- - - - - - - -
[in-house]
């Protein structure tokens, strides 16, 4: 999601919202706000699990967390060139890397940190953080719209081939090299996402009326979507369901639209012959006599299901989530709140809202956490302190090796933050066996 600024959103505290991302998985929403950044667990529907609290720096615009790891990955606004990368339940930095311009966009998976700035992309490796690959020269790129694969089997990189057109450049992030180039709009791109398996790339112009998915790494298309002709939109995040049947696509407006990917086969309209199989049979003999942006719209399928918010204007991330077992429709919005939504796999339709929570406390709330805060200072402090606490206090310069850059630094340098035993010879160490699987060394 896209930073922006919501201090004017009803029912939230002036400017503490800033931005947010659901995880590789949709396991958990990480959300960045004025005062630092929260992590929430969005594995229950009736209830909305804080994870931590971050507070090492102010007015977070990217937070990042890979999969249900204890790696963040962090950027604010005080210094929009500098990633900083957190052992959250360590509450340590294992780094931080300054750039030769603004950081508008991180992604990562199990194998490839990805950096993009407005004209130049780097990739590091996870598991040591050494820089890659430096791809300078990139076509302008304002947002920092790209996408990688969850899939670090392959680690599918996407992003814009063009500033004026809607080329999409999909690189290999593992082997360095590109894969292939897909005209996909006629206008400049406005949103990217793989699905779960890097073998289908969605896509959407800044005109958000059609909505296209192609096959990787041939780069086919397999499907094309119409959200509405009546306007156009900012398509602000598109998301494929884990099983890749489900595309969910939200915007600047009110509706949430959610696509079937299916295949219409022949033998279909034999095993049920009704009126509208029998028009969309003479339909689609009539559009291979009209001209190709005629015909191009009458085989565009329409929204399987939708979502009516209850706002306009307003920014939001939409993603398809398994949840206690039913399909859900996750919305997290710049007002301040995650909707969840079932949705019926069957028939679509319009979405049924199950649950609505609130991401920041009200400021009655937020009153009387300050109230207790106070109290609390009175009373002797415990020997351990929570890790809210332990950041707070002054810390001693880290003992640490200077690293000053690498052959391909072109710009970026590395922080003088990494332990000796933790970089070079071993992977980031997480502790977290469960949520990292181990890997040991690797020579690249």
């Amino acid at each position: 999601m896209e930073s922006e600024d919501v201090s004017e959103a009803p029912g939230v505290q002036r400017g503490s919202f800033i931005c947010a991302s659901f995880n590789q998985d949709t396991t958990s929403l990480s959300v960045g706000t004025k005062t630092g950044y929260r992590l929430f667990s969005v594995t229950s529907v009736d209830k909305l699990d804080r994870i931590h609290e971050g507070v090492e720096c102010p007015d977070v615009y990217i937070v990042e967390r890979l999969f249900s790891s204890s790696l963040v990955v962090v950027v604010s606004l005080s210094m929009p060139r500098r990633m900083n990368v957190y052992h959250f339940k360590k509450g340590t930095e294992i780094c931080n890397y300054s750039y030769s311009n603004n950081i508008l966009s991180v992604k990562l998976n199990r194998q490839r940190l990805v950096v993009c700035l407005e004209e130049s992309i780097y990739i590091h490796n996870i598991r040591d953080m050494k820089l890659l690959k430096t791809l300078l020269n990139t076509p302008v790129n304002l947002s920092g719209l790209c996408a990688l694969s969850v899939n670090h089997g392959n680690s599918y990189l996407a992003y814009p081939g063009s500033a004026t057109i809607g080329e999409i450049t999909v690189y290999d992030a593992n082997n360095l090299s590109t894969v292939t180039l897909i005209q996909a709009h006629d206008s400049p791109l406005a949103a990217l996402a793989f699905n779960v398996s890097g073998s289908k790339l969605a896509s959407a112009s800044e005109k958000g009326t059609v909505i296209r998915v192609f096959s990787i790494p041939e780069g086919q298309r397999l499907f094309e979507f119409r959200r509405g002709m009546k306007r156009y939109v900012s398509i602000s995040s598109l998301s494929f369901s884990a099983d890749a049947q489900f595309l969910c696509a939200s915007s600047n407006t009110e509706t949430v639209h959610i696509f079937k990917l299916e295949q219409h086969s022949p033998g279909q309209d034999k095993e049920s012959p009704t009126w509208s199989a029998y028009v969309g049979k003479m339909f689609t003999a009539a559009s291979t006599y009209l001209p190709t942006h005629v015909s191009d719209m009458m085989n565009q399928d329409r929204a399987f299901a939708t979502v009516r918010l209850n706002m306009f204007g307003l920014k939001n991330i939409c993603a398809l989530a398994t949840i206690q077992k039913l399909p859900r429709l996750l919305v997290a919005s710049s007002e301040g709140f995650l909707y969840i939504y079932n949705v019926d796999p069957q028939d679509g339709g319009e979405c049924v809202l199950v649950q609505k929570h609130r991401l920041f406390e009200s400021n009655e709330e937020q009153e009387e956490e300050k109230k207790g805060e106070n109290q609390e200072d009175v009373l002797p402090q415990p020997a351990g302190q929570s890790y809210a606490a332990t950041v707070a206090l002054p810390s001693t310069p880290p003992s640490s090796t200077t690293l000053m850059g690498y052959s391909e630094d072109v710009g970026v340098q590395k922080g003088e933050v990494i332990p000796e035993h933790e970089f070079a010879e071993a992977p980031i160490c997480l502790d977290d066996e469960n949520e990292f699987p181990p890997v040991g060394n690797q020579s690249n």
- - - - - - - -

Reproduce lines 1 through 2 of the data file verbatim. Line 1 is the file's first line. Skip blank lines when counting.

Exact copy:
[in-house]
């Protein structure tokens, strides 16, 4: 999601919202706000699990967390060139890397940190953080719209081939090299996402009326979507369901639209012959006599299901989530709140809202956490302190090796933050066996 600024959103505290991302998985929403950044667990529907609290720096615009790891990955606004990368339940930095311009966009998976700035992309490796690959020269790129694969089997990189057109450049992030180039709009791109398996790339112009998915790494298309002709939109995040049947696509407006990917086969309209199989049979003999942006719209399928918010204007991330077992429709919005939504796999339709929570406390709330805060200072402090606490206090310069850059630094340098035993010879160490699987060394 896209930073922006919501201090004017009803029912939230002036400017503490800033931005947010659901995880590789949709396991958990990480959300960045004025005062630092929260992590929430969005594995229950009736209830909305804080994870931590971050507070090492102010007015977070990217937070990042890979999969249900204890790696963040962090950027604010005080210094929009500098990633900083957190052992959250360590509450340590294992780094931080300054750039030769603004950081508008991180992604990562199990194998490839990805950096993009407005004209130049780097990739590091996870598991040591050494820089890659430096791809300078990139076509302008304002947002920092790209996408990688969850899939670090392959680690599918996407992003814009063009500033004026809607080329999409999909690189290999593992082997360095590109894969292939897909005209996909006629206008400049406005949103990217793989699905779960890097073998289908969605896509959407800044005109958000059609909505296209192609096959990787041939780069086919397999499907094309119409959200509405009546306007156009900012398509602000598109998301494929884990099983890749489900595309969910939200915007600047009110509706949430959610696509079937299916295949219409022949033998279909034999095993049920009704009126509208029998028009969309003479339909689609009539559009291979009209001209190709005629015909191009009458085989565009329409929204399987939708979502009516209850706002306009307003920014939001939409993603398809398994949840206690039913399909859900996750919305997290710049007002301040995650909707969840079932949705019926069957028939679509319009979405049924199950649950609505609130991401920041009200400021009655937020009153009387300050109230207790106070109290609390009175009373002797415990020997351990929570890790809210332990950041707070002054810390001693880290003992640490200077690293000053690498052959391909072109710009970026590395922080003088990494332990000796933790970089070079071993992977980031997480502790977290469960949520990292181990890997040991690797020579690249």